For a dinner party, I cook South-East Asian food. It’s flavourful and quick – just a Fried rice with Tofu, vegetables and prawns on the side.
At home, it’s a simple one bowl meal, like Rajma Chawal, Dal Chawal or Khichdi.
What’s your signature dish?
It’s mostly Parsi dishes. I’m identified with Dhansak, Berry Pulao, and Patrani macchi.
The most memorable meal you had and where?
Recently, it was at the night market in Singapore, this March. I had the Singapore Chilli Crab, served with fried bread at the Newton Food Center.
If you could get people to change one aspect of their eating habits, what would it be?
I would want them to diversify into cooking techniques – baking, roasting, grilling instead of going with mostly the frying.
If you could cook for and dine with anyone, who would that be? And what would you cook?
From the past, I would cook for my nani’s mother. She was a very instinctive cook. I would experiment a little – use millets as it was used at that time. I would convert it into a fine dining dish, maybe non veg.
In the present – the Obama family. I would cook a typical Parsi meal that you eat at home – simple and uncomplicated.
What was the most surprising thing you learned in writing The Parsi Kitchen?
A lot of local ingredients are being used in Gujrat, which aren’t in the big cities.
People don’t share family recipes easily. What was your experience with collecting recipes for The Parsi Kitchen?
I experienced the same issue as some did and some didn’t. People need to share recipes in regional cuisines – ask their extended family to share – and catalogue them.
What is the most overrated recent food trend?
What’s the best compliment you’ve got for your cooking?
That it reminded them of their grandmother’s cooking.
How would you like to be remembered?
For popularising Parsi food. I want to showcase Regional Indian food so that it’s given the right credit and merit. I want to make it “cool”.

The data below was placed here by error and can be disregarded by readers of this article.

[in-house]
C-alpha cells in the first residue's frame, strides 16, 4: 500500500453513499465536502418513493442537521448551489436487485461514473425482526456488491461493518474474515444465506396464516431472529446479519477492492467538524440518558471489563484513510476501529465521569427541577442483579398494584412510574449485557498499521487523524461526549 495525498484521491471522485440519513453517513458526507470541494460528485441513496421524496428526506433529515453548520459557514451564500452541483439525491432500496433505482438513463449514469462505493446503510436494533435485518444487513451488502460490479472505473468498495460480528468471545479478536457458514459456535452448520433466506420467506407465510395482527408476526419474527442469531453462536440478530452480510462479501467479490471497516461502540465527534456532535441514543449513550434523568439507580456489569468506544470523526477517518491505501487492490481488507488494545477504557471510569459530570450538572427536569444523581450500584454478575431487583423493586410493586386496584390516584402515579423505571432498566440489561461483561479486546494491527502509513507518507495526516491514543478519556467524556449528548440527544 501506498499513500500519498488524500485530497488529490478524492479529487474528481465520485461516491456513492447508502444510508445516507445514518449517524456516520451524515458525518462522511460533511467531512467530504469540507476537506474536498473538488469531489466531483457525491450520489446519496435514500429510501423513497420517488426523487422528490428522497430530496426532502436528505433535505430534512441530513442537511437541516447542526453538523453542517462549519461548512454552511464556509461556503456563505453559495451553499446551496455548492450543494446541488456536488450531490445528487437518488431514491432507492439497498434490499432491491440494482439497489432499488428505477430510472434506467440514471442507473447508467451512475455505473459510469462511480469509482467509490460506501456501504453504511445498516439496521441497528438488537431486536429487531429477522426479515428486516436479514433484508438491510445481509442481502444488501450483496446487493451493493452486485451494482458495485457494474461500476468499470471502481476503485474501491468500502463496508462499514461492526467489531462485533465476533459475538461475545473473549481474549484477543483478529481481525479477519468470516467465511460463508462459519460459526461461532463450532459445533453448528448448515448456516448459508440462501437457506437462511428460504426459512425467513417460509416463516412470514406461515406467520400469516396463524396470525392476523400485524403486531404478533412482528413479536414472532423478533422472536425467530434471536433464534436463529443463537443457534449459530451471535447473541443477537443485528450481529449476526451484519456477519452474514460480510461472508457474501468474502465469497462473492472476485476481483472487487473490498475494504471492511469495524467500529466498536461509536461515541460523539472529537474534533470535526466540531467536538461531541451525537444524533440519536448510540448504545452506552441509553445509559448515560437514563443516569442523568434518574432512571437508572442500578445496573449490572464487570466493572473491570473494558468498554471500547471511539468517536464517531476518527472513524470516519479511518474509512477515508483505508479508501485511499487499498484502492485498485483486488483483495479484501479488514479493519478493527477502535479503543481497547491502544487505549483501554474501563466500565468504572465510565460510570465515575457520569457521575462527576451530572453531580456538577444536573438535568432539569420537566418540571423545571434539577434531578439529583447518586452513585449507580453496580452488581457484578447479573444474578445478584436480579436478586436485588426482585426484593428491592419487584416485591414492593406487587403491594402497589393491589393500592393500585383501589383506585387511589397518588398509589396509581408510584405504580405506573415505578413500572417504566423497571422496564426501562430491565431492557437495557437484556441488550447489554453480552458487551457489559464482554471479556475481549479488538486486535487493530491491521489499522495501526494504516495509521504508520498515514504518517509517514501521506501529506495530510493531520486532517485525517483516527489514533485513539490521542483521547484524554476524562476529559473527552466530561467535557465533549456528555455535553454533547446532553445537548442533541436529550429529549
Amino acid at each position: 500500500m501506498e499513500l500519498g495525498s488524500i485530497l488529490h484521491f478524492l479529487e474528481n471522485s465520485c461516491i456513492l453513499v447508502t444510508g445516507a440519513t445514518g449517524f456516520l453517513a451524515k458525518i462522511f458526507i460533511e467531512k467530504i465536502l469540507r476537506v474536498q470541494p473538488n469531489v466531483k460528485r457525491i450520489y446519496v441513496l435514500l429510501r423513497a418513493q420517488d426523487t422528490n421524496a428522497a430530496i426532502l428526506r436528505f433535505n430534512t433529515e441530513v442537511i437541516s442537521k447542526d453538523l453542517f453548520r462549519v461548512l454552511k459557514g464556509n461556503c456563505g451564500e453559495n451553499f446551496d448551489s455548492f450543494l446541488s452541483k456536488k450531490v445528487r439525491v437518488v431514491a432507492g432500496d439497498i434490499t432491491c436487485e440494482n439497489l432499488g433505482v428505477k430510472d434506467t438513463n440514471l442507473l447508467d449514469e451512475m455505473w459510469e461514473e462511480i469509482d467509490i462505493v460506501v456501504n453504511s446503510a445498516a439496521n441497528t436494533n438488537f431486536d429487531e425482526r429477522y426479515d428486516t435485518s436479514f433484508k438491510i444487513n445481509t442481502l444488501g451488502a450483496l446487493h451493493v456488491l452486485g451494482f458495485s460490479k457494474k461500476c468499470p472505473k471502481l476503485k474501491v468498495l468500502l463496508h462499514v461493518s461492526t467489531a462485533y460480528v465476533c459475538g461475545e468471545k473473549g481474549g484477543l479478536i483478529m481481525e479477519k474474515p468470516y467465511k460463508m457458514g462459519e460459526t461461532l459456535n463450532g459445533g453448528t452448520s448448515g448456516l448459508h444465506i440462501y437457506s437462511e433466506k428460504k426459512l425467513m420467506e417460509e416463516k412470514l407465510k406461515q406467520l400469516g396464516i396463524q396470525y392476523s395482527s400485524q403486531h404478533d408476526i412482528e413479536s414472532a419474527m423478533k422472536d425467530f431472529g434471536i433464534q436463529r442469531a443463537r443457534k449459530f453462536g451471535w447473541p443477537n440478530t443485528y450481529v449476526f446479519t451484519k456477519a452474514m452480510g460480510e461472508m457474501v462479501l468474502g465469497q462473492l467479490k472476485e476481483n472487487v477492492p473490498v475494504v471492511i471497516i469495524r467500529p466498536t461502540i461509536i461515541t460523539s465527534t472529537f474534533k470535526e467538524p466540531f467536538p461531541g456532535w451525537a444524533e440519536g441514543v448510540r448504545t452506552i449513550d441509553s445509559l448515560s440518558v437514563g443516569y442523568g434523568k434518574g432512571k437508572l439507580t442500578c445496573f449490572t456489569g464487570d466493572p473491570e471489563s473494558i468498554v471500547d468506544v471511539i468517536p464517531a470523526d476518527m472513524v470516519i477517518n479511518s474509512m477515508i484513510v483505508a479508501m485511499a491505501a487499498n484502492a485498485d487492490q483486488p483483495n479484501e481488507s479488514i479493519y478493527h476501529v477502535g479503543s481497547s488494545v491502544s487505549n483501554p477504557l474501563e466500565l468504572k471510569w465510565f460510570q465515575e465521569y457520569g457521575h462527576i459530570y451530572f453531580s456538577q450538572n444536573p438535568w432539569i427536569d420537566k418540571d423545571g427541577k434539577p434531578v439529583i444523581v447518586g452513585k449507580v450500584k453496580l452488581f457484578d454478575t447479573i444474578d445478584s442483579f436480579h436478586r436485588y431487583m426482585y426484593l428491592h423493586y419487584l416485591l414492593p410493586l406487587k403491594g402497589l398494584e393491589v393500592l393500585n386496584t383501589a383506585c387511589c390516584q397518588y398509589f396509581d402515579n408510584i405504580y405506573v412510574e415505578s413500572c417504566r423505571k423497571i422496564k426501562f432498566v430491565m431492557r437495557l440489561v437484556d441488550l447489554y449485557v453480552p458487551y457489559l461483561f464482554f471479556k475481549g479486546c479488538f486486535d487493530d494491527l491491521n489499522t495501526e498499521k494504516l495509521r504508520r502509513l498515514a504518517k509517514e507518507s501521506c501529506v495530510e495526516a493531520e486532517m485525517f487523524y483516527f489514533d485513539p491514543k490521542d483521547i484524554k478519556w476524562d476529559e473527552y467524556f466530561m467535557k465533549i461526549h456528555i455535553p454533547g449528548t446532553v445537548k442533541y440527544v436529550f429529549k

A new restaurant in Gurgaon. Another book 🙂
And finally, how do you like your coffee?
I don’t drink too much coffee. So, very light.
The Recipe: Last but not the least, I absolutely had to ask Chef Anahita Dhondy for her recipe of Akuri – the Parsi dish that started it all for me.
Eggs – 3 is perfect (4 is greedy!); Oil – 2 tbsp; Onion – 2 medium sized, chopped fine; Tomatoes – 2 medium sized, chopped fine; Garlic Paste/Chopped – ½ tsp; Green Chillies – 1 or 2 slit and chopped fine; Parsi Sambhar Masala – 1 tsp; Turmeric Powder – ½ tsp; Red Chilli Powder – ½ tsp; Salt – to taste; Pepper – a sprinkle; Butter – 1 tbsp; Fresh coriander – as much as you wish (makes it fresh and green); Bread – 2 slices, slathered with butter (butter is good for you!)
1. Heat oil on high flame, in a non- stick pan.
2. Add Garlic paste and Chillies (fry until brown).
3. Add Onion, cook all for a few more minutes.
4. Add Sambhar Masala, Turmeric and Red Chilli Powder and toss for a few minutes until mixed well.
5. Add some water if the mixture looks dry.
6. Add Tomatoes and stir until the mixture thickens.
7. Cool or store the paste in a separate bowl.
8. Break Eggs in a separate bowl and whip them with salt & pepper.
9. Turn the burner down to the lowest heat, gently pour the Eggs and stir.
10. Run spatula through Eggs until the colour looks similar to the sun at dusk.
11. Increase heat after 3- 4 minutes and stir faster.
12. Add Coriander to eggs, and stir for 2- 3 minutes until the consistency becomes runnier than scrambled eggs.
13. Serve with toasted Bread smeared with Butter.
Preparation time: 20 minutes
Picture credit: Anahita Dhondy